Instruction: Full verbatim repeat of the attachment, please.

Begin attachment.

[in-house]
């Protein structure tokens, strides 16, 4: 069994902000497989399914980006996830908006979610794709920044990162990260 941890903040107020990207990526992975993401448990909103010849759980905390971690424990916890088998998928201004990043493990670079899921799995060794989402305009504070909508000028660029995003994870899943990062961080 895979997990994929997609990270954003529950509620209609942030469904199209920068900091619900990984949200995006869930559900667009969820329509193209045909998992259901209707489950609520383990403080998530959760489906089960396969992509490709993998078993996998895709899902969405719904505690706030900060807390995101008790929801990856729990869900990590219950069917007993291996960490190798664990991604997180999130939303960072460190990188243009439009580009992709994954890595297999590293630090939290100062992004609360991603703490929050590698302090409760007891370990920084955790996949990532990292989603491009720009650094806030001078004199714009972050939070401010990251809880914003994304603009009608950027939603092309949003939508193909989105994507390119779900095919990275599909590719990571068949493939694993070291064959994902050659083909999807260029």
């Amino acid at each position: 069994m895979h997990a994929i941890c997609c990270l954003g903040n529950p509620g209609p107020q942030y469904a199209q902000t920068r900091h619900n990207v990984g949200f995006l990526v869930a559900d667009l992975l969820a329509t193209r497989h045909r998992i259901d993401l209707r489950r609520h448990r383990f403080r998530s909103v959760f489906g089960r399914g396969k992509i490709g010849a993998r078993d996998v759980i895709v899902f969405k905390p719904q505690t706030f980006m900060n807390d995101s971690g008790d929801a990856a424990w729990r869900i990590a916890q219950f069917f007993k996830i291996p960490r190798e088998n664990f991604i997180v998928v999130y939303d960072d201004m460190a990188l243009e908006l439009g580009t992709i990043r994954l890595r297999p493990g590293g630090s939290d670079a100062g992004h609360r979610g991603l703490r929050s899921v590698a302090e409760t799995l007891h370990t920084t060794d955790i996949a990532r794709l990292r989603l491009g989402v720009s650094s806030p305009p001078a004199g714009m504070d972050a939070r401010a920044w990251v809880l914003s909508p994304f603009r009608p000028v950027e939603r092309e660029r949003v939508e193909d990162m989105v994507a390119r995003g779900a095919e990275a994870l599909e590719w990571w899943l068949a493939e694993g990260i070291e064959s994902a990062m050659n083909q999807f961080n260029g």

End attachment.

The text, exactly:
[in-house]
């Protein structure tokens, strides 16, 4: 069994902000497989399914980006996830908006979610794709920044990162990260 941890903040107020990207990526992975993401448990909103010849759980905390971690424990916890088998998928201004990043493990670079899921799995060794989402305009504070909508000028660029995003994870899943990062961080 895979997990994929997609990270954003529950509620209609942030469904199209920068900091619900990984949200995006869930559900667009969820329509193209045909998992259901209707489950609520383990403080998530959760489906089960396969992509490709993998078993996998895709899902969405719904505690706030900060807390995101008790929801990856729990869900990590219950069917007993291996960490190798664990991604997180999130939303960072460190990188243009439009580009992709994954890595297999590293630090939290100062992004609360991603703490929050590698302090409760007891370990920084955790996949990532990292989603491009720009650094806030001078004199714009972050939070401010990251809880914003994304603009009608950027939603092309949003939508193909989105994507390119779900095919990275599909590719990571068949493939694993070291064959994902050659083909999807260029």
């Amino acid at each position: 069994m895979h997990a994929i941890c997609c990270l954003g903040n529950p509620g209609p107020q942030y469904a199209q902000t920068r900091h619900n990207v990984g949200f995006l990526v869930a559900d667009l992975l969820a329509t193209r497989h045909r998992i259901d993401l209707r489950r609520h448990r383990f403080r998530s909103v959760f489906g089960r399914g396969k992509i490709g010849a993998r078993d996998v759980i895709v899902f969405k905390p719904q505690t706030f980006m900060n807390d995101s971690g008790d929801a990856a424990w729990r869900i990590a916890q219950f069917f007993k996830i291996p960490r190798e088998n664990f991604i997180v998928v999130y939303d960072d201004m460190a990188l243009e908006l439009g580009t992709i990043r994954l890595r297999p493990g590293g630090s939290d670079a100062g992004h609360r979610g991603l703490r929050s899921v590698a302090e409760t799995l007891h370990t920084t060794d955790i996949a990532r794709l990292r989603l491009g989402v720009s650094s806030p305009p001078a004199g714009m504070d972050a939070r401010a920044w990251v809880l914003s909508p994304f603009r009608p000028v950027e939603r092309e660029r949003v939508e193909d990162m989105v994507a390119r995003g779900a095919e990275a994870l599909e590719w990571w899943l068949a493939e694993g990260i070291e064959s994902a990062m050659n083909q999807f961080n260029g």